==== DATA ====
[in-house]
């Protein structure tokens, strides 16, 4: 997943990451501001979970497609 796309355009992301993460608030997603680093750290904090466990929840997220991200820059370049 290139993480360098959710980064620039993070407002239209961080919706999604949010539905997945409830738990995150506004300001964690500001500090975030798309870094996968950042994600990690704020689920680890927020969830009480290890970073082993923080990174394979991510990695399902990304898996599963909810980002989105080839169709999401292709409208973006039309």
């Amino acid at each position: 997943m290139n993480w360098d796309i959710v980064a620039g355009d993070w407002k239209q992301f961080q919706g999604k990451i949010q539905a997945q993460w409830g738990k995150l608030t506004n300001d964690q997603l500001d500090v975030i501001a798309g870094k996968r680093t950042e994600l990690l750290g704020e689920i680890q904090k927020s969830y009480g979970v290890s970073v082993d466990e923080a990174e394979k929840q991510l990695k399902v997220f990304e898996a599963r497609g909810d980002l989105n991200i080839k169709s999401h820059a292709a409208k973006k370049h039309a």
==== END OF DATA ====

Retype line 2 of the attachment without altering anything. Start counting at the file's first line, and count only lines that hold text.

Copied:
């Protein structure tokens, strides 16, 4: 997943990451501001979970497609 796309355009992301993460608030997603680093750290904090466990929840997220991200820059370049 290139993480360098959710980064620039993070407002239209961080919706999604949010539905997945409830738990995150506004300001964690500001500090975030798309870094996968950042994600990690704020689920680890927020969830009480290890970073082993923080990174394979991510990695399902990304898996599963909810980002989105080839169709999401292709409208973006039309």